Is getting extremely riled up your favourite Sunday pastime? Then you're in for a treat if you head over to the Guardian's 'Disunited Kingdom' podcast, which attempts to get to grips with the options for Scotland's constitutional future with the assistance of expert analysis from Joan McAlpine MSP, Alan Trench of Devolution Matters, and...er, Michael White. Quite what White's expertise on this subject is supposed to be, beyond his fondness for the sound of his own voice when talking about it, is something of a mystery. And those of you lucky enough to have read his columns since May as he struggled manfully to try to identify the underlying meaning of the SNP's triumph will not be surprised to learn that there's a fair amount of waffle in the podcast about Vikings. Yes, Michael, as it happens I've known since I was ten years old that Sutherland got its name from having once been the southernmost part of the Viking territories, but how can I put this...SO WHAT?
Actually, there comes a moment in any Michael White ramble where you start to question your own sanity and wonder if it does all make a kind of weird sense, and you're just not intelligent enough to see it. Well, if you find yourself feeling that way, I can set your mind at rest. At one point in the podcast, he informs us that he grew up in Cornwall, and that the Cornish flag is identical to the saltire apart from the colours. Well, here is the Cornish flag, and here is the saltire - make up your own mind. Oh, and for good measure, White apparently believes the word 'saltire' is pronounced 'saltair'. This is the kind of encyclopedic knowledge of the Celtic fringe we're dealing with here - doubtless he acquired it from reading Scottish newspapers, as he indignantly assures Joan McAlpine in the podcast that he does on a regular basis.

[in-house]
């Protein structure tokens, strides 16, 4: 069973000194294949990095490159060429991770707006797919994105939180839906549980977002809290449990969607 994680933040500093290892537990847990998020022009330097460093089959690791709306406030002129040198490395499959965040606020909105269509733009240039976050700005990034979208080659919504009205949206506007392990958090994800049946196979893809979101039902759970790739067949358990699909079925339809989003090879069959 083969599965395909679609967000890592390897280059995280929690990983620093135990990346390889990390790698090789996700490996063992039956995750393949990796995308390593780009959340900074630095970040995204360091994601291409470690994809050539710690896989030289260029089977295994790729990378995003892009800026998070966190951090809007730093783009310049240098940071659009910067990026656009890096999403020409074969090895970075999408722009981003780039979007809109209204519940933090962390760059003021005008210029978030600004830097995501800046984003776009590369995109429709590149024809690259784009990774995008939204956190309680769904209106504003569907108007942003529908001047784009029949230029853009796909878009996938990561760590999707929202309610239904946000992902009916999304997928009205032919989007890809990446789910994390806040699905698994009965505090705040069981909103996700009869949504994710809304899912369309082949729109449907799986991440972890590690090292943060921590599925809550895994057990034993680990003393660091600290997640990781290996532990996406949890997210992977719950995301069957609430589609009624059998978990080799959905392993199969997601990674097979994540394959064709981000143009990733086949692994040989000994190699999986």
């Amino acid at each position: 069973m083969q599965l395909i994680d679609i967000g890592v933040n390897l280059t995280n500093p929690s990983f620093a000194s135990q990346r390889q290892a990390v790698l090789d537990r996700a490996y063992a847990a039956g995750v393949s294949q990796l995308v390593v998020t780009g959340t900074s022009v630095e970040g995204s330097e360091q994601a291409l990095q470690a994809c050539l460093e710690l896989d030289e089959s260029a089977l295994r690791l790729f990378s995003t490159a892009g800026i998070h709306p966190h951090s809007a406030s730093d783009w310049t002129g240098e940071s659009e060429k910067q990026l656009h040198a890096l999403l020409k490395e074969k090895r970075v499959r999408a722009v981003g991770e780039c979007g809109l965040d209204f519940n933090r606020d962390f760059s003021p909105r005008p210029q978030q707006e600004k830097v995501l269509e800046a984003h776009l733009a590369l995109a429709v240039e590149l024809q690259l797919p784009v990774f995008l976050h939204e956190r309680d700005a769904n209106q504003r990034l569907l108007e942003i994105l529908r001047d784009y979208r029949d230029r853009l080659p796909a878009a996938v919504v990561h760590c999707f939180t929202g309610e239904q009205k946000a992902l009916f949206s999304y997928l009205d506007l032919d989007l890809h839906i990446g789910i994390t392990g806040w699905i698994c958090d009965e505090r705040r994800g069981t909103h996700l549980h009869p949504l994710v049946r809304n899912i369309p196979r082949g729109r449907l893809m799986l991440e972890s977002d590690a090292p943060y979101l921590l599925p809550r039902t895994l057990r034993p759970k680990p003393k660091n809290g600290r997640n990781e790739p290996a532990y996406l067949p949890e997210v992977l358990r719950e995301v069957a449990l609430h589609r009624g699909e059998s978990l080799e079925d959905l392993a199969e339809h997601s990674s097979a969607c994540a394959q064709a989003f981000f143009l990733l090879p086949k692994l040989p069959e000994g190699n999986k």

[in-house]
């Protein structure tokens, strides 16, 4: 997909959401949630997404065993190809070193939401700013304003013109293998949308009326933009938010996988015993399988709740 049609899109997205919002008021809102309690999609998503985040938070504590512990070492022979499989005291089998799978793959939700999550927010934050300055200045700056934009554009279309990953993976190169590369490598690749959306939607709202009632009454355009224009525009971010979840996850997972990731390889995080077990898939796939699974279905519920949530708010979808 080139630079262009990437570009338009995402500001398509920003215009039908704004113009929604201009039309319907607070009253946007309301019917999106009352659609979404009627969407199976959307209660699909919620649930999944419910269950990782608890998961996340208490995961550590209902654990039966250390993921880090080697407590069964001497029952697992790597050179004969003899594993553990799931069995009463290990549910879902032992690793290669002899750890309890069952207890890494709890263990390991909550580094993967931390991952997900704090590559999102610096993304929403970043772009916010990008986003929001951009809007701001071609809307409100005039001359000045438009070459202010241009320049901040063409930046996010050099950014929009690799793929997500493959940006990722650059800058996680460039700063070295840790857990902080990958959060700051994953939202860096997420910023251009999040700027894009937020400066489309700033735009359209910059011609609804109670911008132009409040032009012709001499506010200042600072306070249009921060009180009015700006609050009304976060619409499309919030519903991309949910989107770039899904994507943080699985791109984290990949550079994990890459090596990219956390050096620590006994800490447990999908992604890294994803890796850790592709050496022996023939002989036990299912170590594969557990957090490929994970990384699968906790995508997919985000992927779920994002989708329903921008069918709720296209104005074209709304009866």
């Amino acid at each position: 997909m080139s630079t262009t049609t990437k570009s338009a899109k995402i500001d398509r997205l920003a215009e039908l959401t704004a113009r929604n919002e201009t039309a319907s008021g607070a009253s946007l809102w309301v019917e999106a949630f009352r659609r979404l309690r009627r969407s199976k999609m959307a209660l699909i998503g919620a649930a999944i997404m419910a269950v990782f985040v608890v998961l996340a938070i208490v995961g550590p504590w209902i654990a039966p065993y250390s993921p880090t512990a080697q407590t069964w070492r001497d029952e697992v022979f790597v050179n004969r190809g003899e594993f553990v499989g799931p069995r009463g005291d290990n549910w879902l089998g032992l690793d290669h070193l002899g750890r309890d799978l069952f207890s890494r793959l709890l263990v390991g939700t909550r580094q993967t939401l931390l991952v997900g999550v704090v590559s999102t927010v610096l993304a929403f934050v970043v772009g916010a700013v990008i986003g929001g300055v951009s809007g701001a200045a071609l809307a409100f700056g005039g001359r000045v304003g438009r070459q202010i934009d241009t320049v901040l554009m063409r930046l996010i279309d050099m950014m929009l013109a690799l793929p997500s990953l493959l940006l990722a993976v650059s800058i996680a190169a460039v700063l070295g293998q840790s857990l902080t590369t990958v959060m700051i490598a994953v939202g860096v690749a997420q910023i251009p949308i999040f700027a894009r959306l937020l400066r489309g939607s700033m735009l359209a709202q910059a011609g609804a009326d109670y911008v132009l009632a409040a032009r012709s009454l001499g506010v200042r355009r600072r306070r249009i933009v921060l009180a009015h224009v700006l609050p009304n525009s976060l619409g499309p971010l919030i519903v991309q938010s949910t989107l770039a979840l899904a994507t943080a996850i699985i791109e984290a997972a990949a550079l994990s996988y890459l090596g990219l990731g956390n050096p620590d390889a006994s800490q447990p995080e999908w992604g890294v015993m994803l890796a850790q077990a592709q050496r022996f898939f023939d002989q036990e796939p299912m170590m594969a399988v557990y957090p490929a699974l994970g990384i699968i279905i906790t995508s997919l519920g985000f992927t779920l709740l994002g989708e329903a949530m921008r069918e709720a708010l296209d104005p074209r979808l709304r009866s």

At another point, he is bemused and not a little incensed at Joan's suggestion that the Secretary of State for Scotland does not wake up every morning thinking about what he can do for Scotland, in exactly the same way that Alex Salmond does. Yes, Michael, that'll be why Mr Moore's daily routine is dominated by dreaming up ever-more contrived excuses for denying Scotland powers of self-government that his party is supposed to be passionately in favour of. And that's why he's more comfortable serving in a Tory-dominated cabinet at Westminster than in the Scottish Parliament. Yup, that true son of Caledonia thinks exclusively of Scotland's best interests morning, noon and night.
Later, White interrupts Joan's explanation that the SNP's primary purpose is to build a fairer society by asking "fairer for who?", in a tone of voice that suggests a firm belief that he is posing some sort of killer question. It takes quite a while before we learn what he is getting at - that he thinks 'fairness' is code for Scots doing better off the back of the fabled hard-pressed English taxpayer. Dear God. If a supposedly left-of-centre journalist can somehow contrive to misunderstand the simple meaning of a social democratic contract that makes Scottish society fairer and more equal, I think he may have chosen the wrong vocation. And even if we were to accept his definition of fairness, in exactly what sense is the onus on the First Minister of Scotland to even things up? Is Alex Salmond really supposed to say "you know what, I won't spend this part of our fixed block grant on making Scotland a more equal society, I'll spend it on paper clips instead so that people in Leeds don't have to feel a sense of injustice because their own government has got its priorities all wrong"? It's just bizarre.
White is also caught out for claiming that support for independence in the polls doesn't really rise above 30%. After Joan points out that a recent poll in a Scottish newspaper had the figure at 39%, he brazenly tries to cover up his embarrassment with the instant fatuous retort "you're still 11% shy, then". Er, no, Michael. The standard practice in referendum polling is to look at whether one side has more support than the other - unless, of course, you're planning to rig the ballot à la 1979 by treating abstentions as No votes.
However, there is one moment of immense satisfaction in the podcast - eventually the provocation becomes so severe that Joan drops her customary path of diplomatic charm and informs White that he is being "patronising". Amen to that.